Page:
April 24, 2017
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AWB video shows how capital gains tax would hit small-business owners

One small-business owner spoke with AWB recently on camera about how a capital gains tax would impact his retirement savings and eat into what he has worked his entire life to build.

Bron Lindgren talks about how he founded an auto repair shop and spent years pouring all the proceeds back into the business. Now an employer of six, he said small-business owners like him don't have a pension or 401(k) -- their business is their retirement.

But when they go to sell, a proposed capital gains tax would take a big bite out of the retirement account they built up in a lifetime of helping their business grow and create jobs.

He noted that the discussion around this tax is that it will only fall on "the wealthy," when the reality is that independent business owners will be hit as well.

Watch the video here, and check out the social media buzz on Facebook.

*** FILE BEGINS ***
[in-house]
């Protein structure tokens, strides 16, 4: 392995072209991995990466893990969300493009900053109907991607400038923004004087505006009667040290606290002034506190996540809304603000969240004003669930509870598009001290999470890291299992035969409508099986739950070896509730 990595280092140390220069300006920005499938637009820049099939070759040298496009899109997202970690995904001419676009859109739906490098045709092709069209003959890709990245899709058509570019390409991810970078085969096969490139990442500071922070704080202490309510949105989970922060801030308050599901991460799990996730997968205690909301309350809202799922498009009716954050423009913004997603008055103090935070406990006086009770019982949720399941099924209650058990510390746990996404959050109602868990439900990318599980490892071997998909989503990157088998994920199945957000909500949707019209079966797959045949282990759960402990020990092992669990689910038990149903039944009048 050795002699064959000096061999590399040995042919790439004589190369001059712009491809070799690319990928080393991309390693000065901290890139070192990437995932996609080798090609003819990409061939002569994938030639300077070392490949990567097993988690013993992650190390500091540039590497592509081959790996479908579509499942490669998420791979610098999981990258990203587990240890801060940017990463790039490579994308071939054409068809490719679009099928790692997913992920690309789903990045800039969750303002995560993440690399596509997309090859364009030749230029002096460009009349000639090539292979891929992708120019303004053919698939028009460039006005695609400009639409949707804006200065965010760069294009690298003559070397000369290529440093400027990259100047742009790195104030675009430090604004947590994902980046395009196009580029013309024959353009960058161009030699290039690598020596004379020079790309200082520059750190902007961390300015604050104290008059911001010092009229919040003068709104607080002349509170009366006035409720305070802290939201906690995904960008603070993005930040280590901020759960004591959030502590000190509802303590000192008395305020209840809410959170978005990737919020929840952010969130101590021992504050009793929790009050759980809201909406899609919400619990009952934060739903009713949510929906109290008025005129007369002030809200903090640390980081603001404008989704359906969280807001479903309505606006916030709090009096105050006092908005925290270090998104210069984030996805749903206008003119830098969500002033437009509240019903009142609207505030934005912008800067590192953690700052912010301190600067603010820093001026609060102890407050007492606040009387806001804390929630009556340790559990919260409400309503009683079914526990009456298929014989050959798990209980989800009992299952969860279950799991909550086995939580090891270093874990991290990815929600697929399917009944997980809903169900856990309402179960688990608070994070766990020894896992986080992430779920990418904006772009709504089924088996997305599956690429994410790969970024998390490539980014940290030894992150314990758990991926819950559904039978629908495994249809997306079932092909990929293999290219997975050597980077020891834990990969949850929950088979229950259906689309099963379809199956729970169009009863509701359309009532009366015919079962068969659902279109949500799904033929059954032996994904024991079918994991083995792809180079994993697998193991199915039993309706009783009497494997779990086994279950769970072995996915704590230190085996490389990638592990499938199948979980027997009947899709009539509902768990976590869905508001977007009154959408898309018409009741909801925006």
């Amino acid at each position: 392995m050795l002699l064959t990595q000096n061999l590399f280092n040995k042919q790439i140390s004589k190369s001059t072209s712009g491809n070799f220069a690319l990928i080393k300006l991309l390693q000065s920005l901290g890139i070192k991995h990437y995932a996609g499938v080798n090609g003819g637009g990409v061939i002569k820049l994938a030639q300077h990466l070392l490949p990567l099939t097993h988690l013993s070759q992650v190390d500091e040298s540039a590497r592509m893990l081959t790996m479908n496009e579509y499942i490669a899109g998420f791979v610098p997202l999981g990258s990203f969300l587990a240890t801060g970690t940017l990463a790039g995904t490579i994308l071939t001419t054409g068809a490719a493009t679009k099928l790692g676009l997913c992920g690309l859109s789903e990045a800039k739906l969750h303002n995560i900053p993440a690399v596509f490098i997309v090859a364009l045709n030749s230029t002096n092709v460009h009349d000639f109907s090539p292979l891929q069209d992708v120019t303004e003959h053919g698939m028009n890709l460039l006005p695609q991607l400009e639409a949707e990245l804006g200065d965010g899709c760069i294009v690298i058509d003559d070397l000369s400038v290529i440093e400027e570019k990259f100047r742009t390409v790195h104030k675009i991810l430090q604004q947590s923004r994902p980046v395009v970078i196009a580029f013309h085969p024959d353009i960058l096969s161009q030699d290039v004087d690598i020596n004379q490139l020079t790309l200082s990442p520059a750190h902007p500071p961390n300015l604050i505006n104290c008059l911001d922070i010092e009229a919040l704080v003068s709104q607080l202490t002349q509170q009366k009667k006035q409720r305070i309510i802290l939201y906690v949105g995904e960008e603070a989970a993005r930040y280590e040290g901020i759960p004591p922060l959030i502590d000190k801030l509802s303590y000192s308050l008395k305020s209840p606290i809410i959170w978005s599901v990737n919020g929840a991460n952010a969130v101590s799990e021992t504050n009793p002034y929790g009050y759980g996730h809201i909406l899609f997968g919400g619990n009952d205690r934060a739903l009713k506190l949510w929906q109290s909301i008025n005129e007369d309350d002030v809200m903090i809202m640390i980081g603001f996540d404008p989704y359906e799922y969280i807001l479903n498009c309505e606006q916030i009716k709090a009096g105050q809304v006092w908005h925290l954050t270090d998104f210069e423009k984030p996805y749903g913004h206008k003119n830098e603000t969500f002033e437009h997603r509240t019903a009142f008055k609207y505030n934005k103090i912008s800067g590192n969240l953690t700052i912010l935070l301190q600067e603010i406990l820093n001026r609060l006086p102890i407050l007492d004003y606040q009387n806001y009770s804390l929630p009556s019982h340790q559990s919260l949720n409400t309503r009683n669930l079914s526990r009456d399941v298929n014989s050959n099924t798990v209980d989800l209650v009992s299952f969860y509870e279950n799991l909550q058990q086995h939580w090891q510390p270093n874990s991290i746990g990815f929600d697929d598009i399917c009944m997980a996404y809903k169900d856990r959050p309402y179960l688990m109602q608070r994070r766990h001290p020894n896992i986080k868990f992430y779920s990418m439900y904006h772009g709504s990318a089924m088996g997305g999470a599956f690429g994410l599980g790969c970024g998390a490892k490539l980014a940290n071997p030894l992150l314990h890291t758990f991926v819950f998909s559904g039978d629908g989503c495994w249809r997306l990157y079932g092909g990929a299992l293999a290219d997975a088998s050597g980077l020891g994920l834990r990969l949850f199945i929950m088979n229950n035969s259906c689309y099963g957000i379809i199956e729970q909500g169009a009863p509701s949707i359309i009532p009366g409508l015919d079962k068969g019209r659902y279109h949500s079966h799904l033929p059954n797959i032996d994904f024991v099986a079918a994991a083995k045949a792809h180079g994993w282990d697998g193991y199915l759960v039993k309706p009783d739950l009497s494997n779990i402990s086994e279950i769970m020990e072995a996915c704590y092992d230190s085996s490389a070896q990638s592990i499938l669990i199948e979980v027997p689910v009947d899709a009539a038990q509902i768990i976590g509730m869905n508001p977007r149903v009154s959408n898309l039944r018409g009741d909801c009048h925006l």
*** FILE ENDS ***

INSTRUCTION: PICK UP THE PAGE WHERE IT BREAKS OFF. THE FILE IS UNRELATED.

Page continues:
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Nothing 'Special' About It

Here we go! The usual 'special legislative session' on the horizon

By The Walla Walla Union-Bulletin Editorial Board

This time around, a deadline with real consequences will be looming. The state's budget year starts on July 1 and funding must be approved in order for government to operate and for its employees to be paid.

If this drags on until the end of June, it could be a mess -- particularly if lawmakers do not use their time wisely. If senators and representatives continue to just hiss at each other for two months and then cobble together a make-do budget that doesn't satisfy the high court, it will be a failure.

Lawmakers need to get the people's work accomplished sooner rather than later. Getting a budget approved that fully funds basic education is essential.

Read the full op-ed in The Walla Walla Union-Bulletin
Focus on the Main Problems

Hirst, budget should be priorities

By The Daily Sun News Editorial Board

We think lawmakers should postpone further discussion and action on remaining secondary bills until after problems relating to the Hirst decision are resolved and a budget approved, in that order.

The Hirst decision is already causing undo economic hardship on rural communities, and rural schools by essentially banning drilling of new wells. That ban, in turn, is putting a dent in state tax revenues as property values fall and rural development slows.

Meanwhile, the Legislature remains under a court order to fully fund basic education statewide. But without resolving Hirst first, any education funding measure is just a Band-Aid...

Read the full op-ed in The Daily Sun News
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